It probably comes as no surprise to most Europeans that Nelson Mandela wished for his autobiography, Long Walk to Freedom, to be translated into several African languages. It seems the obvious way of making the book accessible to all as well as acknowledging minority languages and the diversity of communities sharing the country of South Africa. But reading an article by Antjie Krog, translator of Long Walk to Freedom into Afrikaans, I was surprised to discover an opposite perspective:
“An important barometer of the power of a language is the number of texts translated into it, so imagine my surprise when I received a request to translate Nelson Mandela’s autobiography Long Walk to Freedom, from English into Afrikaans, my mother-tongue, spoken by only 13.5 percent of the South African population.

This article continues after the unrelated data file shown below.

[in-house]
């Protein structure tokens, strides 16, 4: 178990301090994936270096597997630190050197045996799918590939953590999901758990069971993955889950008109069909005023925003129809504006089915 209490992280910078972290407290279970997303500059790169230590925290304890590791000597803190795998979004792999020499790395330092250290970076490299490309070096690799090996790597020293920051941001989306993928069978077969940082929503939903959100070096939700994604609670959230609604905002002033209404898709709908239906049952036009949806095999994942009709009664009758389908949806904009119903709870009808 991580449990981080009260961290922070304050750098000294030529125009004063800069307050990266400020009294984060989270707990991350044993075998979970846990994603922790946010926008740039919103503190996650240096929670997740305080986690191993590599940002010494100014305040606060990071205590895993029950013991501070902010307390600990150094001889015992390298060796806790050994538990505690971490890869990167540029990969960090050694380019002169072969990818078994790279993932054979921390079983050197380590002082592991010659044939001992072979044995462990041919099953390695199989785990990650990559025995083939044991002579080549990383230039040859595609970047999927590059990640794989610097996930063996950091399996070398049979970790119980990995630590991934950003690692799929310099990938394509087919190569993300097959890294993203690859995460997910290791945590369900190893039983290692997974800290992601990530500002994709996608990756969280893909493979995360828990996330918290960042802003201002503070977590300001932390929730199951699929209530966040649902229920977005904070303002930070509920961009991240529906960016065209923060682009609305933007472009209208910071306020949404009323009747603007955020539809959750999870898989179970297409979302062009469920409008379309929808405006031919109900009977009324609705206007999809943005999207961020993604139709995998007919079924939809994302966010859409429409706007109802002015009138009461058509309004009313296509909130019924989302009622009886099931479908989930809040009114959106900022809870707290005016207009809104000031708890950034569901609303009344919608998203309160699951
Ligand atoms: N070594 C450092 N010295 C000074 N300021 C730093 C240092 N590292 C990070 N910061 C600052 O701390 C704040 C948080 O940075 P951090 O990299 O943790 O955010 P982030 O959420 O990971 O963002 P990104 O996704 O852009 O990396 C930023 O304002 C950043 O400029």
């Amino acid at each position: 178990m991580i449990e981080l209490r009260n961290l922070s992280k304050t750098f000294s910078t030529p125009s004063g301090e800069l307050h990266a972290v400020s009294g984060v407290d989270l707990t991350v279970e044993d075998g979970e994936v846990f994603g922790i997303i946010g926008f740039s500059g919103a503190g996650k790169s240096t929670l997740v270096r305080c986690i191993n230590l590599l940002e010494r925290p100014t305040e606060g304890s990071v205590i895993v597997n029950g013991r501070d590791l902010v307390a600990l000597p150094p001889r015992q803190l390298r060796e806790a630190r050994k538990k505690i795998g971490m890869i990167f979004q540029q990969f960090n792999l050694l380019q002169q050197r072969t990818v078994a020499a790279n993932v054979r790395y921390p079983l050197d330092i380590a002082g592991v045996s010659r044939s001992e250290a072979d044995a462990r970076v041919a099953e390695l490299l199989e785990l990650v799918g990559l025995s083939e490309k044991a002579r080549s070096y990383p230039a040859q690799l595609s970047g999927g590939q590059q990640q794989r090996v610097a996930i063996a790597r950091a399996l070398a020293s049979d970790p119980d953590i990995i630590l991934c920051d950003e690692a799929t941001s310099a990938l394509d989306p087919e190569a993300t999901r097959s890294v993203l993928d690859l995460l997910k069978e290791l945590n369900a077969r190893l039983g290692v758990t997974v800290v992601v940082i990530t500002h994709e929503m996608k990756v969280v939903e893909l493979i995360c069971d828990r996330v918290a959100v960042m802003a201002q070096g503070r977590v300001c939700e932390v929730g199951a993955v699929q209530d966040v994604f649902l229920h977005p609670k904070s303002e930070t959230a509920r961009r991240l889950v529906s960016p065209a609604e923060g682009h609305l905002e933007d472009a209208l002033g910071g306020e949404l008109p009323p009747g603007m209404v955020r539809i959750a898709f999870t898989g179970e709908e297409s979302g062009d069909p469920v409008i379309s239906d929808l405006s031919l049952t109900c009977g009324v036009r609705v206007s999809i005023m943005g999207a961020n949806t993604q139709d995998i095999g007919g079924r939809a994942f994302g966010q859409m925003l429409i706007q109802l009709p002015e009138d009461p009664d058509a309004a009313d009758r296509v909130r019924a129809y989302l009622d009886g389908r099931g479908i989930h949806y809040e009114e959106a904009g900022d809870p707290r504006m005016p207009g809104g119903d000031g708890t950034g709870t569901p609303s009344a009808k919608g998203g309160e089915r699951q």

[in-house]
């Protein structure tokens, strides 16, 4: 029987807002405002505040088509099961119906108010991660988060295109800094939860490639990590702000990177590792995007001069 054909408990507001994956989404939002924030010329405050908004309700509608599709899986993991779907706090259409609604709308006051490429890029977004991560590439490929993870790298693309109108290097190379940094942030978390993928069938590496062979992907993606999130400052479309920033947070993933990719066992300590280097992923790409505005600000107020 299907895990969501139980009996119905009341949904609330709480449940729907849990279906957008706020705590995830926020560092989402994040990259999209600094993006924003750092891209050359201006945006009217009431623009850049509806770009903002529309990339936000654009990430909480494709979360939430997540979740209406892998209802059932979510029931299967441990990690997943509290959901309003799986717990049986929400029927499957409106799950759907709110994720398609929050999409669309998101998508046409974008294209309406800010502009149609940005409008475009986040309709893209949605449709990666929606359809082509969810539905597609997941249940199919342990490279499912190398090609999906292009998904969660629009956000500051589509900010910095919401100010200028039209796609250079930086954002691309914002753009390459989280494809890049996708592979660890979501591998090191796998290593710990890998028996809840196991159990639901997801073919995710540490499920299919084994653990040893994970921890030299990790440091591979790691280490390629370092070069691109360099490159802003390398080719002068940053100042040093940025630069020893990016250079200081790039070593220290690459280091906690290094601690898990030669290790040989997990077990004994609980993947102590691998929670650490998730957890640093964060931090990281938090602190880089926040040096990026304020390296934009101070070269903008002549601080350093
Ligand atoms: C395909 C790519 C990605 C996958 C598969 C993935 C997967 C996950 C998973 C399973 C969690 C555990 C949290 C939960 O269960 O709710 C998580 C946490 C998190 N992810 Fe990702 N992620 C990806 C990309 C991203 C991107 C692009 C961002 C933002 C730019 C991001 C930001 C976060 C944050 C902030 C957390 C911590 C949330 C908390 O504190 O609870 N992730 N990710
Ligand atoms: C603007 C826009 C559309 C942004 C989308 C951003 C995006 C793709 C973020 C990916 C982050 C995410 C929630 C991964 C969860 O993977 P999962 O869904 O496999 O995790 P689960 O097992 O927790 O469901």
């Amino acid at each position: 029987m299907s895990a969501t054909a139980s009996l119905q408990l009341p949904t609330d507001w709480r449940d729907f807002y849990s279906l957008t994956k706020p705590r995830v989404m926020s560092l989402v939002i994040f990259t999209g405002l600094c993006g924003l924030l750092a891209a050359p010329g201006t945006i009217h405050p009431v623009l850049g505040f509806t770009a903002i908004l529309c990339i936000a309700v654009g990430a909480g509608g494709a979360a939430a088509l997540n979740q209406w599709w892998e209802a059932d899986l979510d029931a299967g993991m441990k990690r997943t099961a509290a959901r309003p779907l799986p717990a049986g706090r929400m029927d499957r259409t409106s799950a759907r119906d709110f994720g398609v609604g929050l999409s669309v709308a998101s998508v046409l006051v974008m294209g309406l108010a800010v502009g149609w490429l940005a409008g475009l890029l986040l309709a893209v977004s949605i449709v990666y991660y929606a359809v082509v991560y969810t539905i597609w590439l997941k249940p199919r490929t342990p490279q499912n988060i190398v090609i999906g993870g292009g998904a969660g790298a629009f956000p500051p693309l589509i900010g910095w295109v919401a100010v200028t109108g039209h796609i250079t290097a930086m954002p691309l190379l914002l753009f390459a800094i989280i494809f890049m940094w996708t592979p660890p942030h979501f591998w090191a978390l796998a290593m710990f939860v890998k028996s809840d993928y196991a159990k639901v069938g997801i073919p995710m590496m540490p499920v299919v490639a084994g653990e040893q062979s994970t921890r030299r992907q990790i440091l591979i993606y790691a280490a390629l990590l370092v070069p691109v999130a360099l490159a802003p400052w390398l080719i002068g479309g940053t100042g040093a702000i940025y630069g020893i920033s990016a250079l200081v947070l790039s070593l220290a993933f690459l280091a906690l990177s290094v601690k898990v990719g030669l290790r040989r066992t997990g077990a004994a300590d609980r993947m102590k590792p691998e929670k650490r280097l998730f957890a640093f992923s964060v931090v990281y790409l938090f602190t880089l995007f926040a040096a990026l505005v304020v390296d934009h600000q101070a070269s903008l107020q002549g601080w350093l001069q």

“I was informed that Mandela wanted it to be translated into Zulu, Xhosa, Afrikaans and Northern Sotho. Why? I wondered. The translation of the Bible into our indigenous languages was frowned upon as a form of colonisation: a way for Western values to gain entry into the traditional heart of the indigenous communities. But as we came to know the man, this request was vintage Mandela.”
As a European translator, I see translation as a vehicle for mutual understanding, the sharing ideas and international peace. Coming across such a view was both striking and humbling.
Photo: dancinginotherwords.co.za (credit: Philippe Matsas)
A new bill was discussed at the French Assembly yesterday proposing to allow classes in universities to be taught in English to encourage foreign students to come and study in the Hexagone. The proposal is causing no small stir, with some claiming that such a law would turn the French language into an “ordinary language, or worse, a dead language” (Bernard Pivot).